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February 24, 2014 0

Governor Jindal’s Dubious Comments on Religious Liberty

Accord­ing to Louisiana Gov­er­nor Bobby Jin­dal, there is a “Silent War on Reli­gious Lib­erty” in America. 

In recent remarks at the Ronald Rea­gan Pres­i­den­tial Library, the Gov­er­nor claimed that this war is being “waged in our courts and in the halls of polit­i­cal power.”  Although “churches in Amer­ica are not being burned to the ground, and Chris­tians are not being slaugh­tered for their faith,” he con­tends that this blood­less war “threat­ens the fab­ric of our com­mu­ni­ties, the health of our pub­lic square, and the endurance of our con­sti­tu­tional governance.”  bobby-jindal

Exhibit A in the Governor’s speech evi­denc­ing this pur­ported silent war is the Hobby Lobby case cur­rently pend­ing before the U.S. Supreme Court.  In that case, the Gov­er­nor is sup­port­ing own­ers of for-profit, sec­u­lar cor­po­ra­tions who are chal­leng­ing the Afford­able Care Act’s con­tra­cep­tion man­date on reli­gious free­dom grounds.

The man­date would require these cor­po­ra­tions to pro­vide employ­ees with com­pre­hen­sive health insur­ance, inclu­sive of pre­scrip­tion birth con­trol, or pay a mod­est tax.  From the Governor’s per­spec­tive, these cor­po­rate own­ers should be allowed to impose their reli­gious beliefs about con­tra­cep­tion on thou­sands of employ­ees who likely have diverse reli­gious views on the subject.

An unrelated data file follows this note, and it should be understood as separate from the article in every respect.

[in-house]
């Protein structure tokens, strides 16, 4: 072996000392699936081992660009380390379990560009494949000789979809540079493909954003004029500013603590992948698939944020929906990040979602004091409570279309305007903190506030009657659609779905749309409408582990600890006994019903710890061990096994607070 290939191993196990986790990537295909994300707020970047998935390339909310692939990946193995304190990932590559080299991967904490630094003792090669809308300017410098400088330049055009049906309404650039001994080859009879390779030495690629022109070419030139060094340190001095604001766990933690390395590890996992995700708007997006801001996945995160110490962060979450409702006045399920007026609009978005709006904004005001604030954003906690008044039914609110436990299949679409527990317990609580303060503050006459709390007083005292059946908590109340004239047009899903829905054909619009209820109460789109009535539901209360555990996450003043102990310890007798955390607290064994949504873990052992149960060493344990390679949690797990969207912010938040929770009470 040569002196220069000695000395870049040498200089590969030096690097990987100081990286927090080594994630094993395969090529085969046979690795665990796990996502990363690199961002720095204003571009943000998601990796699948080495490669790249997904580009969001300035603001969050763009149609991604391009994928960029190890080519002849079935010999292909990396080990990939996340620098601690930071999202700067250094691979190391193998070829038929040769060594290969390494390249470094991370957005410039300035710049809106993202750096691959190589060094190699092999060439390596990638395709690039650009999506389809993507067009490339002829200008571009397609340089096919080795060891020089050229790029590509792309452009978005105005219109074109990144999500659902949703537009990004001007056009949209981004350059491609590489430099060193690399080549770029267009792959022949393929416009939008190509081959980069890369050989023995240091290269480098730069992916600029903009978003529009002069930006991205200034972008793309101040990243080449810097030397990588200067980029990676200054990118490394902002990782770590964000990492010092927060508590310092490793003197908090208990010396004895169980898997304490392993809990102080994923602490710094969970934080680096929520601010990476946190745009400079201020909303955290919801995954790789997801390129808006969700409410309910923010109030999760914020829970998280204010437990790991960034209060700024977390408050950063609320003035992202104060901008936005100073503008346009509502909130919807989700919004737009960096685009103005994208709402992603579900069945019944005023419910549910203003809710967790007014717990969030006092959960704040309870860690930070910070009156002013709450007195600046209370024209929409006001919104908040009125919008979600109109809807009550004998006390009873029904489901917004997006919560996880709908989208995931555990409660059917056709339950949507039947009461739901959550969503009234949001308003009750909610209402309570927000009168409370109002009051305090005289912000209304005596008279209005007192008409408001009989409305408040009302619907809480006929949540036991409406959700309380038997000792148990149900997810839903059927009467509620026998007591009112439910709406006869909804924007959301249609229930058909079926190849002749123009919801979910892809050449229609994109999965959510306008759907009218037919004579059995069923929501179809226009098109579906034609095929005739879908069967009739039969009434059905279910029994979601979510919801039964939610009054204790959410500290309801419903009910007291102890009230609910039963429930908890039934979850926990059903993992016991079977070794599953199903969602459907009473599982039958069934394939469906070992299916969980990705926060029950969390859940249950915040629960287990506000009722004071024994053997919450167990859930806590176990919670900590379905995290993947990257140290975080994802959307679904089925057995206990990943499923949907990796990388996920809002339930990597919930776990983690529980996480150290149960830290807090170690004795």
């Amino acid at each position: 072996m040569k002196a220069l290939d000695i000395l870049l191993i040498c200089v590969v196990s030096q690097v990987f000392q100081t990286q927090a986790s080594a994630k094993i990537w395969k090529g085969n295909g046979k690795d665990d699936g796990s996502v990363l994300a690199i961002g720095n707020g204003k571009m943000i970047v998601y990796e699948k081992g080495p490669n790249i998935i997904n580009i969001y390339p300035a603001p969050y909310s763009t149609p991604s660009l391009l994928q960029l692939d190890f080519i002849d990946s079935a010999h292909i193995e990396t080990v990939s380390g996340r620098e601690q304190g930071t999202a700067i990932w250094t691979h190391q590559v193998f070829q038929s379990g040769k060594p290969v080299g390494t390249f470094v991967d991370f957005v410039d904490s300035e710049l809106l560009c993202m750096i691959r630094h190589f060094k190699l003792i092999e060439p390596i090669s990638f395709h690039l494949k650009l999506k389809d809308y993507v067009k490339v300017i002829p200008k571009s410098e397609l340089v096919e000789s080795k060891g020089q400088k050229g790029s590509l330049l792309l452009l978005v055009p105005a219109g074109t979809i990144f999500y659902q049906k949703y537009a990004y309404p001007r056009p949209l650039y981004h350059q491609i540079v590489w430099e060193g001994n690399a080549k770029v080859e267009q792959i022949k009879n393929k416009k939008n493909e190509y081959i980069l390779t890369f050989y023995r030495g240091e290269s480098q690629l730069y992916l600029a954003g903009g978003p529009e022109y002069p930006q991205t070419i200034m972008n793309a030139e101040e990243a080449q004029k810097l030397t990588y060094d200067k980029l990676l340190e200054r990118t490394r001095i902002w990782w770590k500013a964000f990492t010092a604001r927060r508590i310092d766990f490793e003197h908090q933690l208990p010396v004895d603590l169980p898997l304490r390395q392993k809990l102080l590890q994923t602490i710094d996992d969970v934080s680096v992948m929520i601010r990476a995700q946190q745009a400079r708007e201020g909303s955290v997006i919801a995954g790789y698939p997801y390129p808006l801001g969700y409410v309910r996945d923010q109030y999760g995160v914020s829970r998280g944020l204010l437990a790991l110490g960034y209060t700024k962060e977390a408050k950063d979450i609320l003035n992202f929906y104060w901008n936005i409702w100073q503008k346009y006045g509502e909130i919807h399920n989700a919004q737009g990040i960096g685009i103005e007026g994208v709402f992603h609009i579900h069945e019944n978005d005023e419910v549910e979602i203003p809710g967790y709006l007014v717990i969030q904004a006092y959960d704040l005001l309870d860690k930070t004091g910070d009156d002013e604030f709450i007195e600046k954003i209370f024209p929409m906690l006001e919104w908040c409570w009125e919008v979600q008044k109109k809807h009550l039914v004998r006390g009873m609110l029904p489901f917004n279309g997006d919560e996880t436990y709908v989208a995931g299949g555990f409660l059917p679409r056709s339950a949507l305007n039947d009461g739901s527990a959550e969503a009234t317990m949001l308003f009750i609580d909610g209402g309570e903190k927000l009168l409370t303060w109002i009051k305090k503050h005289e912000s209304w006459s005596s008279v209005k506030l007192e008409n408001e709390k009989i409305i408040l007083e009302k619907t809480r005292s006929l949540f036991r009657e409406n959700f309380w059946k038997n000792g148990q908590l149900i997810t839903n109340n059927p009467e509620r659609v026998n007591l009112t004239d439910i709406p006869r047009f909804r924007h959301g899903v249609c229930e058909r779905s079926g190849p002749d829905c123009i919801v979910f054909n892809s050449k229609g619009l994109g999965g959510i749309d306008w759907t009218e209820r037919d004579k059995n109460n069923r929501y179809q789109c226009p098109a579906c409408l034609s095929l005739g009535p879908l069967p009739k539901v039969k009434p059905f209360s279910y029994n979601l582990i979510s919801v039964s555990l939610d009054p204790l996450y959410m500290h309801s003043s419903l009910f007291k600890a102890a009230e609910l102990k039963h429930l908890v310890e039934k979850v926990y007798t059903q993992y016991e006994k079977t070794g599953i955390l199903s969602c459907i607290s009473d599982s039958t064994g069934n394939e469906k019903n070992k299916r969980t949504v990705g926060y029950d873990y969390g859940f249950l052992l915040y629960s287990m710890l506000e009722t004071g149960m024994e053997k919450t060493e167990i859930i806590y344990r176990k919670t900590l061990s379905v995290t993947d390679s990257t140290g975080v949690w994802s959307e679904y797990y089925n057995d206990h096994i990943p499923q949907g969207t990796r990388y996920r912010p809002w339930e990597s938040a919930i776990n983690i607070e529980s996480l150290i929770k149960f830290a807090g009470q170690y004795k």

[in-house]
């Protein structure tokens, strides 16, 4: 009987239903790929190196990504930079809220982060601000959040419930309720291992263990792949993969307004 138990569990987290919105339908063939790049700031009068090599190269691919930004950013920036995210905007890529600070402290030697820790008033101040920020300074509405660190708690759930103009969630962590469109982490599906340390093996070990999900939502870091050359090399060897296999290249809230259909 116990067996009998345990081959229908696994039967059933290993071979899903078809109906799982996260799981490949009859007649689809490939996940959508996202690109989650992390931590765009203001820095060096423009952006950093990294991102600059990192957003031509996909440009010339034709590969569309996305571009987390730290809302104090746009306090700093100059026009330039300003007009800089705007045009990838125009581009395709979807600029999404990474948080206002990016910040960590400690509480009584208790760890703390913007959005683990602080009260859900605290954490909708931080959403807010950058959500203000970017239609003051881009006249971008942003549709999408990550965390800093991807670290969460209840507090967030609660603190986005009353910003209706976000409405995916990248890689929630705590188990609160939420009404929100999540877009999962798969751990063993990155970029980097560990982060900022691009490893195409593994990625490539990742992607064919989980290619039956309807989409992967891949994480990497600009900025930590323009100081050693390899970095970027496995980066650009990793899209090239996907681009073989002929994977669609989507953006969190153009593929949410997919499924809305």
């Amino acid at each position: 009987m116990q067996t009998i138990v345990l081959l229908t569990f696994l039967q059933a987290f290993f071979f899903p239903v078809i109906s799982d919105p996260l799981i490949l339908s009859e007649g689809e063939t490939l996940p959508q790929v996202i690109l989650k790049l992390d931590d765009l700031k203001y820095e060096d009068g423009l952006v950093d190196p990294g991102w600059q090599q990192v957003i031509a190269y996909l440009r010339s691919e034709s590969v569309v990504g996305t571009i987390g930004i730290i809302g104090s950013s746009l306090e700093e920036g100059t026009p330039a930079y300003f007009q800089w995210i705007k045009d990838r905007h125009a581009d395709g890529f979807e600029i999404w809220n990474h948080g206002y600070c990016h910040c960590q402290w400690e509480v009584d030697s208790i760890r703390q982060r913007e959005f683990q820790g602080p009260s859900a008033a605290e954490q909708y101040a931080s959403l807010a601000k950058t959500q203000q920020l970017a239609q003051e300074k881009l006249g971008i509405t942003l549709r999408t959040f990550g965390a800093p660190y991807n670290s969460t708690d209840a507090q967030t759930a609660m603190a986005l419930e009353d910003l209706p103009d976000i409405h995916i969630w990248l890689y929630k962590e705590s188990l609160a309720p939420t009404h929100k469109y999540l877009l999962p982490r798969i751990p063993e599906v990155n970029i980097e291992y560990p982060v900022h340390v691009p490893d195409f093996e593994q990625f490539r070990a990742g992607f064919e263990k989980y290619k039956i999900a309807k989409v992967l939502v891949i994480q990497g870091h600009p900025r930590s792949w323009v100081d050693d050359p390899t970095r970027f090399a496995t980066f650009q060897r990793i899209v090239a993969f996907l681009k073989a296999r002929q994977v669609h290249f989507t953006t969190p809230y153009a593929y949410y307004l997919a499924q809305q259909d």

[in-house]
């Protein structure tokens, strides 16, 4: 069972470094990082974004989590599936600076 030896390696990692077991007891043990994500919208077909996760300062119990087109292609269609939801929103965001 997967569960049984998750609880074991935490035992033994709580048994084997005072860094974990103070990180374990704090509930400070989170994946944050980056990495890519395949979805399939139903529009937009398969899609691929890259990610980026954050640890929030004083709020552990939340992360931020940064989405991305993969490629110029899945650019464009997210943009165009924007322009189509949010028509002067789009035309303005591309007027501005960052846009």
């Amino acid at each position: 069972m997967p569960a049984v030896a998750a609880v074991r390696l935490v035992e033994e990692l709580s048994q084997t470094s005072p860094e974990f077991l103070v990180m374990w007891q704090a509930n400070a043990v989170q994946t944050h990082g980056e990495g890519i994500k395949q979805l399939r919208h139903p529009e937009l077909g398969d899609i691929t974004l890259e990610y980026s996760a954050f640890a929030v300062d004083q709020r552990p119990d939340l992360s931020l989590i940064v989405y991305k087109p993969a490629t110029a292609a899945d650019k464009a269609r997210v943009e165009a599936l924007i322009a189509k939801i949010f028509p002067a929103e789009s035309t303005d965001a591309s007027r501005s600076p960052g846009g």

Exhibit B is a series of legal cases against bak­eries, florists and other wed­ding ser­vice providers who have refused on reli­gious grounds to pro­vide ser­vices to same-sex cou­ples.  Here too, Gov­er­nor Jin­dal over­looks the fact that many of these cou­ples find sup­port for their mar­riages in their reli­gious tra­di­tion, and could legit­i­mately claim that their reli­gion is being denigrated.

In his speech at the Rea­gan Library, the Gov­er­nor also said “… the fact is that our reli­gious lib­er­ties are designed to pro­tect peo­ple of all faiths.”  Stand­ing alone, this would be a forth­right state­ment on our nation’s cher­ished con­sti­tu­tional val­ues.  How­ever, given the con­text of his speech, this remark lacks cred­i­bil­ity.  The Governor’s appar­ent sup­port for cer­tain Chris­t­ian view­points being imposed on our plu­ral­is­tic work­force, mar­ket­place, and soci­ety erro­neously sup­ports the use of the Con­sti­tu­tion as a sword to advance the majority’s reli­gion rather than a shield to pro­tect the rights of reli­gious minori­ties or the non-religious.  It is unfor­tu­nate that the Governor’s sup­port for reli­gious free­dom seems selec­tive rather than universal.

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June 14, 2013 0

ADL Marks 20th Anniversary Of Wisconsin v. Mitchell Decision

This week marks the 20th anniver­sary of the land­mark Supreme Court deci­sion in Wis­con­sin v. Mitchell uphold­ing the con­sti­tu­tion­al­ity of Wisconsin’s hate crimes law, which was based on ADL model leg­is­la­tion drafted in 1981.supreme-court-hate-crimes-adl

Con­gress, forty-five states, and the Dis­trict of Colum­bia now have laws based on our sim­i­lar to the ADL model statute.  ADL’s Wash­ing­ton Coun­sel Michael Lieber­man described the sig­nif­i­cance of this week’s anniver­sary in an op-ed, “Pun­ish­ment to Fit the (Hate) Crime,” pub­lished today in The Hill’s Con­gress Blog.